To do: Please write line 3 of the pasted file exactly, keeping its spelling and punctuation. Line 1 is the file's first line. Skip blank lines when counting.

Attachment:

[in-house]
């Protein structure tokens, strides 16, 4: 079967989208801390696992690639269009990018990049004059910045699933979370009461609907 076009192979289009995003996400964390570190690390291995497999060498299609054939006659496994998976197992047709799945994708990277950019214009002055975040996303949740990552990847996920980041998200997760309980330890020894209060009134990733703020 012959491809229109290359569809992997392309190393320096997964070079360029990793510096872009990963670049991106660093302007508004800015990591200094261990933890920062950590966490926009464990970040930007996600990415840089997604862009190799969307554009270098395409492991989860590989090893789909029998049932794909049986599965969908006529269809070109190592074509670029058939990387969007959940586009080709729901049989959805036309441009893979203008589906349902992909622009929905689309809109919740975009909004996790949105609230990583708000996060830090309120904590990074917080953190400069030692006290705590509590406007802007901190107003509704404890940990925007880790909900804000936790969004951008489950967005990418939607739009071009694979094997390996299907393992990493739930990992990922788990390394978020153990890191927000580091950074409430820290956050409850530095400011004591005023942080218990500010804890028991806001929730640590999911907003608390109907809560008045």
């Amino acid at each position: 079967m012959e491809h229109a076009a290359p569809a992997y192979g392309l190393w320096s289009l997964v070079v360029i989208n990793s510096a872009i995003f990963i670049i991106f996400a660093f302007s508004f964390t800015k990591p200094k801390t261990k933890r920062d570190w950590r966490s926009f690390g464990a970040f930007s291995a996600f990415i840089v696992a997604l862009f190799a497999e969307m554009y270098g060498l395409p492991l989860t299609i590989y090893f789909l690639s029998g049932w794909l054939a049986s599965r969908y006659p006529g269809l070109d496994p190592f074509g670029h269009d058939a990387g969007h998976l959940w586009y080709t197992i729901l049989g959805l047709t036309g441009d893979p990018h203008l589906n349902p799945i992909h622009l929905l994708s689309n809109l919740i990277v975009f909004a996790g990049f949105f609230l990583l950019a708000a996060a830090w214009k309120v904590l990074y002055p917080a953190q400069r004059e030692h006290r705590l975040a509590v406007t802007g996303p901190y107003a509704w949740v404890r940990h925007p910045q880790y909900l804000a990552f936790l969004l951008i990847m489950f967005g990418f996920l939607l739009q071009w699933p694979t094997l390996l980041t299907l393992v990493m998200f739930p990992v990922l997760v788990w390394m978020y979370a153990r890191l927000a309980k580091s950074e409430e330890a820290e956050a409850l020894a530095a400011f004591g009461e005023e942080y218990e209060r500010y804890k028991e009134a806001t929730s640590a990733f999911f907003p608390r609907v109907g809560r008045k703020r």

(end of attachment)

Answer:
């Amino acid at each position: 079967m012959e491809h229109a076009a290359p569809a992997y192979g392309l190393w320096s289009l997964v070079v360029i989208n990793s510096a872009i995003f990963i670049i991106f996400a660093f302007s508004f964390t800015k990591p200094k801390t261990k933890r920062d570190w950590r966490s926009f690390g464990a970040f930007s291995a996600f990415i840089v696992a997604l862009f190799a497999e969307m554009y270098g060498l395409p492991l989860t299609i590989y090893f789909l690639s029998g049932w794909l054939a049986s599965r969908y006659p006529g269809l070109d496994p190592f074509g670029h269009d058939a990387g969007h998976l959940w586009y080709t197992i729901l049989g959805l047709t036309g441009d893979p990018h203008l589906n349902p799945i992909h622009l929905l994708s689309n809109l919740i990277v975009f909004a996790g990049f949105f609230l990583l950019a708000a996060a830090w214009k309120v904590l990074y002055p917080a953190q400069r004059e030692h006290r705590l975040a509590v406007t802007g996303p901190y107003a509704w949740v404890r940990h925007p910045q880790y909900l804000a990552f936790l969004l951008i990847m489950f967005g990418f996920l939607l739009q071009w699933p694979t094997l390996l980041t299907l393992v990493m998200f739930p990992v990922l997760v788990w390394m978020y979370a153990r890191l927000a309980k580091s950074e409430e330890a820290e956050a409850l020894a530095a400011f004591g009461e005023e942080y218990e209060r500010y804890k028991e009134a806001t929730s640590a990733f999911f907003p608390r609907v109907g809560r008045k703020r």